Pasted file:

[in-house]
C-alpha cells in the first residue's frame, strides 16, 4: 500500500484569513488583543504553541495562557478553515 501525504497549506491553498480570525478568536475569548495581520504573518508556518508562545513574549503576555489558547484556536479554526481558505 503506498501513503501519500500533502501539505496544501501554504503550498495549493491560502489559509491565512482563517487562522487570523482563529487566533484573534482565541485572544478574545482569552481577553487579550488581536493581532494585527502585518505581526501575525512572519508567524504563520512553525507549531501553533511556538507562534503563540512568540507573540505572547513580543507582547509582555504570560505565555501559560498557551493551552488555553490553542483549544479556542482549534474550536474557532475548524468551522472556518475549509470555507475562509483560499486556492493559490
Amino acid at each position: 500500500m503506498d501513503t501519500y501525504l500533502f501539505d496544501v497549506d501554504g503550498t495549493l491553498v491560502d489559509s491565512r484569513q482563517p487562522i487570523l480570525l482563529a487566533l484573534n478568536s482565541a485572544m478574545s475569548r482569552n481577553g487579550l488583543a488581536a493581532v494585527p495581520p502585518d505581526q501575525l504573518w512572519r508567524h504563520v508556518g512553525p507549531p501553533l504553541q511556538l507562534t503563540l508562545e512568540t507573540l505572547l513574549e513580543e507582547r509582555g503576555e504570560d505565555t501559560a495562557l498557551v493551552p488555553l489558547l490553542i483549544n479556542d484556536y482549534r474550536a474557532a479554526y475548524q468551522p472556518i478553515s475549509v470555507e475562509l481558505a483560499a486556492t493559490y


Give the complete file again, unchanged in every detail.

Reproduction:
[in-house]
C-alpha cells in the first residue's frame, strides 16, 4: 500500500484569513488583543504553541495562557478553515 501525504497549506491553498480570525478568536475569548495581520504573518508556518508562545513574549503576555489558547484556536479554526481558505 503506498501513503501519500500533502501539505496544501501554504503550498495549493491560502489559509491565512482563517487562522487570523482563529487566533484573534482565541485572544478574545482569552481577553487579550488581536493581532494585527502585518505581526501575525512572519508567524504563520512553525507549531501553533511556538507562534503563540512568540507573540505572547513580543507582547509582555504570560505565555501559560498557551493551552488555553490553542483549544479556542482549534474550536474557532475548524468551522472556518475549509470555507475562509483560499486556492493559490
Amino acid at each position: 500500500m503506498d501513503t501519500y501525504l500533502f501539505d496544501v497549506d501554504g503550498t495549493l491553498v491560502d489559509s491565512r484569513q482563517p487562522i487570523l480570525l482563529a487566533l484573534n478568536s482565541a485572544m478574545s475569548r482569552n481577553g487579550l488583543a488581536a493581532v494585527p495581520p502585518d505581526q501575525l504573518w512572519r508567524h504563520v508556518g512553525p507549531p501553533l504553541q511556538l507562534t503563540l508562545e512568540t507573540l505572547l513574549e513580543e507582547r509582555g503576555e504570560d505565555t501559560a495562557l498557551v493551552p488555553l489558547l490553542i483549544n479556542d484556536y482549534r474550536a474557532a479554526y475548524q468551522p472556518i478553515s475549509v470555507e475562509l481558505a483560499a486556492t493559490y